BANG. I woke to the familiar sound of fireworks. When I first arrived in Xela, I would jump every time they went off, mulitple times a day. Now, however, I am a seasoned Guatemalan traveler. Nothing phases me.
As my mind cleared I realized something was off. I was on a bus. There are no fireworks on buses. And the man with the ski mask who was yelling in Spanish sure wasn´t holding a party popper. Unless they make party poppers in the shape of hand guns in Guatemala.
Finally I was able to take stock of what was happening. I was sitting in the middle of an honest to god, third world country bus robbery.
My first instinct was to reach for the bag containing my money. As the only tourist on the bus, I knew that they knew I was a goldmine. I grabbed my passport and slid it in the crack next to the seat and just hoped they wouldn´t look too hard.
The three men began to systematically go through each passenger, emptying wallets and pockets, taking cell phones and cash. I looked around at my companions. Through the dark I felt two things--a tense fear and a calm resignation. Such a situation is not only not unheard of in this country, its relatively common.
For my part, I was certainly nervous. The only real guns I´d ever seen were on the hips of friendly cops, and I´d certainly never seen a gun shot off before. I thought about what I knew of such situations and all that came to mind was Sandra Bullock and Keanu Reeves in Speed. Somehow I didn´t think Keanu´s bad acting would help me much in this situation.
However, I wasn´t as scared as I thought I´d be. I wasn´t crying, wetting my pants, begging for mercy, or watching my life flash before my eyes. I took my cues from my fellow passengers and just kind of let it happen. What else could we do? They had guns, we didn´t.
When the first guy got to me, I showed him my cheap Guatemalan cell phone and the Q50 (quetzales--about $7) I had put in my pocket when I hid my passport, hoping he would think that´s all I had. But he wasn´t fooled--these guys were pros. He quickly found my wallet, emptied it, and took my nice American cell phone. Strangely he left both my credit card and Q20. A ladron (robber) with a heart? He patted me down and moved on. Relatively relieved, I thought I was off the hook. I didn´t know what else to do, so I just sat quietly and watched the men do their work.
Suddenly a different guy sat down next to me to see what he could find. This guy was much rougher than the first and was able to find the last Q20, and took that, too. I tried to tell him his friend had already checked me, but he wouldn´t have it. Then he reached for the buttons on my pants. I immediately jumped into action. I started getting aggressive and pushed him away. ¨¡No me toca!¨ Suddenly my Spanish was very good. He kept trying to feel me up and I kept getting angrier and angrier. Finally he gave up--which makes me think he was just looking for a money belt. Still, I´m proud I held my own--I wasn´t about to take that shit.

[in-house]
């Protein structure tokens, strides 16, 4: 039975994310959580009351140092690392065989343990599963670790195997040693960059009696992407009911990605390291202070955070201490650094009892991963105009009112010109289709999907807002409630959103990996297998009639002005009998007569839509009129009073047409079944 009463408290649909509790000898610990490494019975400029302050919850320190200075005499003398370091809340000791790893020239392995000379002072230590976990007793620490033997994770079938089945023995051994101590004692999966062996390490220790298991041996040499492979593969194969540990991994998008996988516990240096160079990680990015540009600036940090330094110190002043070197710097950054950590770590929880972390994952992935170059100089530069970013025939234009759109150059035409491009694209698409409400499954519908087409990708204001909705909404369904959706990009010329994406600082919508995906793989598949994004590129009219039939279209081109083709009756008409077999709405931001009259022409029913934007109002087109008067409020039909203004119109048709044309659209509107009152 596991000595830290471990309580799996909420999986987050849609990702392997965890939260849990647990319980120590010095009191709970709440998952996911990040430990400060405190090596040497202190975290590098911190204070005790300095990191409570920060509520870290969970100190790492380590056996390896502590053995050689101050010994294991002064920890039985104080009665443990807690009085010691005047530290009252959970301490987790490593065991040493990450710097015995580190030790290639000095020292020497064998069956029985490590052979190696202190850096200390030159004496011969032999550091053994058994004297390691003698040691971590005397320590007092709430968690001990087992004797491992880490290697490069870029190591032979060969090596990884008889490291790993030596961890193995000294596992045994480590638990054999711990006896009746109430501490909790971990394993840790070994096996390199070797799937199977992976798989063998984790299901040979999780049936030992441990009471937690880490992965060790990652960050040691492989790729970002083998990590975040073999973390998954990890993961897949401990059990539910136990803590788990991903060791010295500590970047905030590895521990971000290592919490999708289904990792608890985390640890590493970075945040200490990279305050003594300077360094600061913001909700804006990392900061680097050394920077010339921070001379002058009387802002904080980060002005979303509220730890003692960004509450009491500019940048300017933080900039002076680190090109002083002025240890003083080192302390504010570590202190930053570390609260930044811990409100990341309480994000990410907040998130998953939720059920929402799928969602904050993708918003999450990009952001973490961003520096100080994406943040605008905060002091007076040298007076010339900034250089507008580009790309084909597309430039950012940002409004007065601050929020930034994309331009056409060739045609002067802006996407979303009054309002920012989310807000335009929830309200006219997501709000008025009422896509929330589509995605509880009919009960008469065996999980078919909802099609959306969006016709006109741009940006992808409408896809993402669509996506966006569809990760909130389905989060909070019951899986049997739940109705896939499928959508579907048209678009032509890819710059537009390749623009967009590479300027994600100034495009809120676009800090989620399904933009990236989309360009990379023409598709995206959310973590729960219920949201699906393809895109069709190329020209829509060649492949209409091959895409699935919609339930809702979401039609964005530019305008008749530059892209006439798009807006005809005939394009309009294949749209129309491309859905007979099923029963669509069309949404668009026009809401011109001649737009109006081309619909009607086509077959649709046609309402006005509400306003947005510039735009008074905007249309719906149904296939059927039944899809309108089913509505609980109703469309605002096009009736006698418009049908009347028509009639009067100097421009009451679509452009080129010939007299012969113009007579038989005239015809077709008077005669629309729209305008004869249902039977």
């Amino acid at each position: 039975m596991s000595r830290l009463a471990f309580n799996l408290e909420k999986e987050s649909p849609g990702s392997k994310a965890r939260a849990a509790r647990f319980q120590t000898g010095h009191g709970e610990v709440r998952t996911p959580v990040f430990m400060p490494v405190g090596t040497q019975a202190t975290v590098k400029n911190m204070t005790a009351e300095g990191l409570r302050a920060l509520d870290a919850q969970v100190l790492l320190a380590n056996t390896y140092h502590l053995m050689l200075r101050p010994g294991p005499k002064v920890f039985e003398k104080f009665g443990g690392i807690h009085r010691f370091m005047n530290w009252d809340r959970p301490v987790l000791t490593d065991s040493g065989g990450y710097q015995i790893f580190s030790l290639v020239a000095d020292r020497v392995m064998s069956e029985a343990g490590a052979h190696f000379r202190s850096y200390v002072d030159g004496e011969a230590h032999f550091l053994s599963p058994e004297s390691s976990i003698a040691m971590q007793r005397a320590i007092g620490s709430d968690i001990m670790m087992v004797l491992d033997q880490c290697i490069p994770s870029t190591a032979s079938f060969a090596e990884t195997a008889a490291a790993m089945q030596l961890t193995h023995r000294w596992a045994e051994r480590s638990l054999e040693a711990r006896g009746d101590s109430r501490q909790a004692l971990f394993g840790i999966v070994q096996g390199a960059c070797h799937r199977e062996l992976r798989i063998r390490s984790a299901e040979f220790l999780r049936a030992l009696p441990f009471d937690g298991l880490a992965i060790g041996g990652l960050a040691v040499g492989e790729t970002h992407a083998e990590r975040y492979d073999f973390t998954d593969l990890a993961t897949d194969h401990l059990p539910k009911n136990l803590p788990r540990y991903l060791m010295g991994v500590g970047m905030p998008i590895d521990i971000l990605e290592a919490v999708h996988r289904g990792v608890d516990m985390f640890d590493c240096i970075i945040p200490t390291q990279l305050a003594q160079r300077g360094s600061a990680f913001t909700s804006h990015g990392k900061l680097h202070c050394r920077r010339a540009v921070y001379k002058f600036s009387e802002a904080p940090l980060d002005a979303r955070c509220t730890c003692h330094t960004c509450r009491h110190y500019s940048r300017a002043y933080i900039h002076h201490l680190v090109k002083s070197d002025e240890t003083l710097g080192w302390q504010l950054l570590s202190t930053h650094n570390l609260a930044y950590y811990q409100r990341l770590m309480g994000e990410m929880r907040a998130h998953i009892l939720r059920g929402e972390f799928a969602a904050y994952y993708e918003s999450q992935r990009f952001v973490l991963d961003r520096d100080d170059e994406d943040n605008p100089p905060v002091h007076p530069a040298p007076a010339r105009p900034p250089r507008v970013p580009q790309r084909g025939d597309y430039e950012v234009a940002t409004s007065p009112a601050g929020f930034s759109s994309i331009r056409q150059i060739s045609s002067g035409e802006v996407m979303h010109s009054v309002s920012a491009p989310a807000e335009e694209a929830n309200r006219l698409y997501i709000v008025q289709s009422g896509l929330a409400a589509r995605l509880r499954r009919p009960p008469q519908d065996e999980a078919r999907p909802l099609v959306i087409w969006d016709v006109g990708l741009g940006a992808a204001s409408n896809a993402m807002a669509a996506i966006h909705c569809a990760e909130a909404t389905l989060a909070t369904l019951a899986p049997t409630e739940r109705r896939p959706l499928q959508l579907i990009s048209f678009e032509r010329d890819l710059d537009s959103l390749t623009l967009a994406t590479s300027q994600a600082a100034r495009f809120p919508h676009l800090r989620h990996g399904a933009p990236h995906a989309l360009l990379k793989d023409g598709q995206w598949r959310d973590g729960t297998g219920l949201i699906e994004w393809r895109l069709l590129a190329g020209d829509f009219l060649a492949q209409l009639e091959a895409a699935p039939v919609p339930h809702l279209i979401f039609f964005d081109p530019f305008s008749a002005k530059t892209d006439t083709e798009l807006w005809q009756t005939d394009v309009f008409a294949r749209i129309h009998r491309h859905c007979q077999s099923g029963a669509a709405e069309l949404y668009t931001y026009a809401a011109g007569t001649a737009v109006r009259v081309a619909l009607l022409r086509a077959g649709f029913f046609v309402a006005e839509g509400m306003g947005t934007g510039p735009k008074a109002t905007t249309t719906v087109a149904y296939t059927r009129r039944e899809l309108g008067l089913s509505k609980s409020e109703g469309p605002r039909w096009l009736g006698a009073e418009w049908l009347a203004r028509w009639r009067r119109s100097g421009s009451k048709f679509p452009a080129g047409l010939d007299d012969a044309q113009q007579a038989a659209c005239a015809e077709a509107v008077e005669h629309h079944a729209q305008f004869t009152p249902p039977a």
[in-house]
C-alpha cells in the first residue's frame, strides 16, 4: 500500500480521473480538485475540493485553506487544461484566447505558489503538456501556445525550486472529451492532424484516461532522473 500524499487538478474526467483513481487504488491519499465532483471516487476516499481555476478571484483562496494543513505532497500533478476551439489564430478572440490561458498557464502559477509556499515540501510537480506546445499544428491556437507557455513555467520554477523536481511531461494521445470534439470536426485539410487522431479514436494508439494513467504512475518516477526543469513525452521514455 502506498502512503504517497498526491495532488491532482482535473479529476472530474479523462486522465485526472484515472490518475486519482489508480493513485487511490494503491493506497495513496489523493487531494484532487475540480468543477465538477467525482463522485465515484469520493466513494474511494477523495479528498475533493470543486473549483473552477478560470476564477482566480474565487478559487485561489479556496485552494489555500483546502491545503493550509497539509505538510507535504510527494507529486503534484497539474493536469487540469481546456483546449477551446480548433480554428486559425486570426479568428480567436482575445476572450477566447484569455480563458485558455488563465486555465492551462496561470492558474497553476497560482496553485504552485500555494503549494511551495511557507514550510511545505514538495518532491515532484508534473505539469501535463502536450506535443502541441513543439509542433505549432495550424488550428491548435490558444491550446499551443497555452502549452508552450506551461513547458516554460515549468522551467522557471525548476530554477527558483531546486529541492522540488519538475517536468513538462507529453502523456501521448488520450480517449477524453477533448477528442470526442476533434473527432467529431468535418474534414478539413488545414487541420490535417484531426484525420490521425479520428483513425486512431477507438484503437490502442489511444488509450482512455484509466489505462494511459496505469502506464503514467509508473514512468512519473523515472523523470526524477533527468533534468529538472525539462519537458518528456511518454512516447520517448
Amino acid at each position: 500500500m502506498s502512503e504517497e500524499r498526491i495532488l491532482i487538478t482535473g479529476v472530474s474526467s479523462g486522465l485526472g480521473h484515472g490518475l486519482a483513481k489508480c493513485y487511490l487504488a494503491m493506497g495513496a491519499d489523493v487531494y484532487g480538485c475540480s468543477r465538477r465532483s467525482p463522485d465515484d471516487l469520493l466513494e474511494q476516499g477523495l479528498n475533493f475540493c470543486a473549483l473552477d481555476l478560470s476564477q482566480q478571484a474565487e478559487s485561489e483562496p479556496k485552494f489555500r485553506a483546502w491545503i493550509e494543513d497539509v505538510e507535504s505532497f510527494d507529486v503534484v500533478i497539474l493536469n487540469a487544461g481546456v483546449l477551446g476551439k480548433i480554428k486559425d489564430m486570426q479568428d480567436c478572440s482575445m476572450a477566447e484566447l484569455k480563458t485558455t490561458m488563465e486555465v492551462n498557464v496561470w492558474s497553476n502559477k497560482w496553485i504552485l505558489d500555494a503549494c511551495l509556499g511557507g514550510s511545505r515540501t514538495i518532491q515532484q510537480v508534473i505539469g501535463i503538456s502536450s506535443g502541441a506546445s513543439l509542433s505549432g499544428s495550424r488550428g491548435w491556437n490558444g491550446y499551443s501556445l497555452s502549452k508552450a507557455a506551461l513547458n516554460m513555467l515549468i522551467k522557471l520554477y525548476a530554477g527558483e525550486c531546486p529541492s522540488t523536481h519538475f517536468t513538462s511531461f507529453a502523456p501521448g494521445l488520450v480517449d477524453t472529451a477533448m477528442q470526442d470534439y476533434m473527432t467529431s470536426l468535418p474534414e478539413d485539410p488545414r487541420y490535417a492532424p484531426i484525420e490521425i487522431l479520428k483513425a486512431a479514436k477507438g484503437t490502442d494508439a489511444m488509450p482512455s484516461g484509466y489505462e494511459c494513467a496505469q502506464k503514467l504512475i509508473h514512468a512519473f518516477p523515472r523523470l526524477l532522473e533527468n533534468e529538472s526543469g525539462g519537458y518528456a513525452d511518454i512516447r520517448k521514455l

Then the guy moved to the seat in front of me and very roughly pushed an old woman out of the way. I had her sit with me and she held my hand. I´m not sure if she was seeking or giving comfort, but she seemed glad to be sitting with me. Her name was Selena.
As I watched the three guys tear apart belongings, I made up crazy plots in my head. What if we all rushed them at once? What if I pushed the guy out the door? At one point, one guy leaned over me to stick his head out the window, looking for cops, I assume. (Though why, I don´t know, as they are all useless and corrupt anyway.) What if I closed the window on his head and was able to push him out? But I jus sat there, the image of those gus firmly imprinted in my mind.
For a third time, one of the guys came to sit next to me, this time to go through my backpack. Ah, my beautiful camera and seven weeks of the most gorgeous amazing pictures. Of everything, this is what hurts the most. All those memories--the pictures aren´t even worthy anything to anyone but me. That´ll teach me to depend on photographs for sentiment. But the trip is still in my head--that´s what I keep telling myself, anyway.
As I looked at my assailant, I realized how young he was. Probably my age. Through my anger, I tried talking to him. I don´t know what I was trying to accomplish, but I couldn´t just sit there. ¨Do you do this often? What´s your name? Where do you sell this stuff?¨ He just ignored me, and walked away with my $600 dSLR and 500 pictures of ruins, waterfalls, and experiences I can never repeat.
As shocking as it was to see guns flashed my way, I was never really afraid for my life. Except at one point, when they had us close the curtains. My mind started working over time. ¨Oh shit, they are going to shoot us. We are all going to die. They can´t do that. Why would they do that? There aren´t enough bullets. What would be the point? They would have done it already.¨ That kind of thing. But they just carried on, and I continued making up ridiculous plots to get everyone their stuff back.
As they started yelling to each other to finish up, I seriously considered asking one of the guys if I could just have my memory chip from my camera back. I couldn´t help but think of all those pictures. It just registered that my ipod cord was hanging out of one guy´s bag when the bus slowed and they were gone.